The Haunted Hills
Underneath this part of Gippsland is brown coal and it was thought that below the Haunted Hills was a coal seam that had burnt out leaving a large cavern which echoed when animals passed over the top. This is a very plausible explanation except that despite searching through geological surveys, maps and mining reports I can find no written evidence to back it up. There were many newspaper reports of cattle stampeding and breaking away over the years, so despite the cause, the Haunted Hills retained their name.
Throughout the early days of white settlement many people reported strange sounds emanating from the ground around the Haunted Hills. Some talked of low growling but more common were reports of thumping similar to hoofbeats.
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In a story appeared in The Argus which reported that a common legend was that of the ghostly stockman. He would appear both day and night and often on his horse as he searched for his phantom cattle. In bootleggers were arrested for running an illegal still in the area and one theory was that in trying to discourage visitors they fuelled the legend by moving through the cattle at night causing them to stampede.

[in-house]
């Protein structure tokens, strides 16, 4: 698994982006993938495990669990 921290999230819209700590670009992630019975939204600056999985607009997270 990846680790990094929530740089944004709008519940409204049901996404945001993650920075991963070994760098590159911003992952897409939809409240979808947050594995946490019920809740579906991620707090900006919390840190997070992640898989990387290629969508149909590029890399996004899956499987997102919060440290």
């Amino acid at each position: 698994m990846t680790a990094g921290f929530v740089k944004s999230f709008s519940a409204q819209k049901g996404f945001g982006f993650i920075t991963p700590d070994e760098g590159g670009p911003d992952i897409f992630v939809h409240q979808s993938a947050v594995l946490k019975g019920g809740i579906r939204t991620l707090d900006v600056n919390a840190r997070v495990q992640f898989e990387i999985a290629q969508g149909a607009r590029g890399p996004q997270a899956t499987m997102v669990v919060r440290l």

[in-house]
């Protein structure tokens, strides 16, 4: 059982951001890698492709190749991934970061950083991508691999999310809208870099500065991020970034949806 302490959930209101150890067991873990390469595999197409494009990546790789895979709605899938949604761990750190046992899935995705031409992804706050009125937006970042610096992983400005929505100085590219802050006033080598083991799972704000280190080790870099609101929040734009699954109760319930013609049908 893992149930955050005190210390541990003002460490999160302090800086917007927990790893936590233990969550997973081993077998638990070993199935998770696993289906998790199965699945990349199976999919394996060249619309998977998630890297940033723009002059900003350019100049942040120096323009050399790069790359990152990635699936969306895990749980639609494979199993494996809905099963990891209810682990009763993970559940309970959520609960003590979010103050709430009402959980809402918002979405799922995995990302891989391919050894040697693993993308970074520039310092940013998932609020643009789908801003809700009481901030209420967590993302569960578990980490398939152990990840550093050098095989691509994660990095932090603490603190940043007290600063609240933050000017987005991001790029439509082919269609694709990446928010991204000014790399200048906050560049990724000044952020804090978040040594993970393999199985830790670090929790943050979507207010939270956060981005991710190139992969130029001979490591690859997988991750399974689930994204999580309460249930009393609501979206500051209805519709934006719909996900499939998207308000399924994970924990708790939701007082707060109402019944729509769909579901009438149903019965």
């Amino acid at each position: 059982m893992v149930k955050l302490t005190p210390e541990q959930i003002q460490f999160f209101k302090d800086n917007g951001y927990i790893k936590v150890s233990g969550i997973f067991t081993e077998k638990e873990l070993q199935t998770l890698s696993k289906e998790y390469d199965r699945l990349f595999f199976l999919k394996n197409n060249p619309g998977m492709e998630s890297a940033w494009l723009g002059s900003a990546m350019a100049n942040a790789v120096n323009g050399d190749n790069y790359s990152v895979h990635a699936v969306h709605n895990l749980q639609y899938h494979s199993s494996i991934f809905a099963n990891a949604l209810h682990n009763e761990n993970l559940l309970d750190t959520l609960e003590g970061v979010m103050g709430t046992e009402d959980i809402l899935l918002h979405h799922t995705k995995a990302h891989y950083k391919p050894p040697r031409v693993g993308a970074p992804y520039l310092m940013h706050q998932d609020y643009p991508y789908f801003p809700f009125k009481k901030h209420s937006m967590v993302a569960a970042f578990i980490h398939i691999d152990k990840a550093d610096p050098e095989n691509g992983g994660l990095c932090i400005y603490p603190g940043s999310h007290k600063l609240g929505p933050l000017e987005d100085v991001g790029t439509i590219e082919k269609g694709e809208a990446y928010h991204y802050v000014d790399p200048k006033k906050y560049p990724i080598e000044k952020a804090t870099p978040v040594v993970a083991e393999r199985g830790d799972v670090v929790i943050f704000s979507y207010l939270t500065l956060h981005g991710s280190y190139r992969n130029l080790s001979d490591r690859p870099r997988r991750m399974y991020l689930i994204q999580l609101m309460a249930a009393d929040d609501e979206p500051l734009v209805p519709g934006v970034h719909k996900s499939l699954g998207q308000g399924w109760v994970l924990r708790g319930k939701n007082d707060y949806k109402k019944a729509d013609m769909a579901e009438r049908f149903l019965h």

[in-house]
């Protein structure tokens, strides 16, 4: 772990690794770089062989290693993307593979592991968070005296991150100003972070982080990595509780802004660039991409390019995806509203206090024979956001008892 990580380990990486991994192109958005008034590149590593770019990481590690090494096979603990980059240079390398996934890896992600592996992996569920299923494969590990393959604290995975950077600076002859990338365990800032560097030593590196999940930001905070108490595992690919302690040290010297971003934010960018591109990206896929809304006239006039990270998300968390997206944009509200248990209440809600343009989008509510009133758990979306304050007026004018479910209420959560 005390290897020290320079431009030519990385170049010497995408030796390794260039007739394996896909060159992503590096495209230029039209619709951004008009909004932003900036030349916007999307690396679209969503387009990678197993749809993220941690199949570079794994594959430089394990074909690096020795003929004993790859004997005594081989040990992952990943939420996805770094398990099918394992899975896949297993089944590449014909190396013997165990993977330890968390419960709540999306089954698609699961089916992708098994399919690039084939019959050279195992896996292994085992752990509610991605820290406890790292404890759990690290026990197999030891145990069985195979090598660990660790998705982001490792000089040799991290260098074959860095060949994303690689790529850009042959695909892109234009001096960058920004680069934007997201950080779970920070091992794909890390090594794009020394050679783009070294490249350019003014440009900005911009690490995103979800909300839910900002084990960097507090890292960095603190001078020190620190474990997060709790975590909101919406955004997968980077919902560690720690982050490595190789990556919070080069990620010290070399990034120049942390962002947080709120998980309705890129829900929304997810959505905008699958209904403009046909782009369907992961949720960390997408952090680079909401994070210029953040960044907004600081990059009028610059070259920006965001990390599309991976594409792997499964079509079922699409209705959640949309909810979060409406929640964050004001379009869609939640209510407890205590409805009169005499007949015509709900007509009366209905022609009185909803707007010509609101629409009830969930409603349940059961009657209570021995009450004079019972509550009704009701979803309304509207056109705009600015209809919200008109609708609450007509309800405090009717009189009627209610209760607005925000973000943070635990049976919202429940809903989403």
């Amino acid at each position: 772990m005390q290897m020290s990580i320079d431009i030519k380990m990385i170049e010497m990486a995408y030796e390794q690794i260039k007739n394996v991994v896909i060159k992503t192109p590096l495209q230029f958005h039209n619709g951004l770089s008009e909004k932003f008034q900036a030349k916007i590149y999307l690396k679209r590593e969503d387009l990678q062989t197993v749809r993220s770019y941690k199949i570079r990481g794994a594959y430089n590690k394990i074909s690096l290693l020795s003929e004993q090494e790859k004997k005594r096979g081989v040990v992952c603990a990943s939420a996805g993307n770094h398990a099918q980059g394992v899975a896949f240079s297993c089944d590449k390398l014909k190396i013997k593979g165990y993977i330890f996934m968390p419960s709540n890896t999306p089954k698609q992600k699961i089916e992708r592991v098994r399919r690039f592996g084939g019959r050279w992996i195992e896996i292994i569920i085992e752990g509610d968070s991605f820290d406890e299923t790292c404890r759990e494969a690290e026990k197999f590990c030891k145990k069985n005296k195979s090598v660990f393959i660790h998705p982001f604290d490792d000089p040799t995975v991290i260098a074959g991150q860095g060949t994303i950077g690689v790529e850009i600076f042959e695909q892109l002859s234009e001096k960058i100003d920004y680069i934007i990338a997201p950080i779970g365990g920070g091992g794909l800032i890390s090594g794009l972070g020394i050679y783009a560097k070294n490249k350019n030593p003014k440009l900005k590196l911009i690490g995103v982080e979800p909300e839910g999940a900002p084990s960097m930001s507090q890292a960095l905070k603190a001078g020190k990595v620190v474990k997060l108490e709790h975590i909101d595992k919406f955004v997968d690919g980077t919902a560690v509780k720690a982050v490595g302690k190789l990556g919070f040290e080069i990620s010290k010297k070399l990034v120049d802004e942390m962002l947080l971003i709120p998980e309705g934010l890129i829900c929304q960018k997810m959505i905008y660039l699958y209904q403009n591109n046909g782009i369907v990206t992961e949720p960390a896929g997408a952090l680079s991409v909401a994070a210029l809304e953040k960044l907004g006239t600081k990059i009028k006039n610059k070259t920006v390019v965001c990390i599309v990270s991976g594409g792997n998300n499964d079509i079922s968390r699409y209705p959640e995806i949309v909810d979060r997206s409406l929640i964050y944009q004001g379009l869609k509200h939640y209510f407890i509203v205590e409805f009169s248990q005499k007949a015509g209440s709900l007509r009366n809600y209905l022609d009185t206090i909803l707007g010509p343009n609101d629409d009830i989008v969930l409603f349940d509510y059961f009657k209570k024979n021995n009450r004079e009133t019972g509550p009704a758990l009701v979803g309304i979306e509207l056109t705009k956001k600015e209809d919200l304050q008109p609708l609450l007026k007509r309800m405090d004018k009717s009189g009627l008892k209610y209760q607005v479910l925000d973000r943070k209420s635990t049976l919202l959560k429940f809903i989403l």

It seems that he was still setting up his little enterprise and so I am reluctant to blame him for any cattle stampedes. In a Mr. Horace Brinsmead was out trying to muster his cattle when he saw what he adamantly believed to be a lion in the Haunted Hills. A large party of men went out to hunt the animal but no sign of it was found.
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Two days later the Morwell advertiser printed an article which ridiculed Mr. Then in March of a Mr. Thomas Keough reported seeing a lion nearby and in May of a Mr.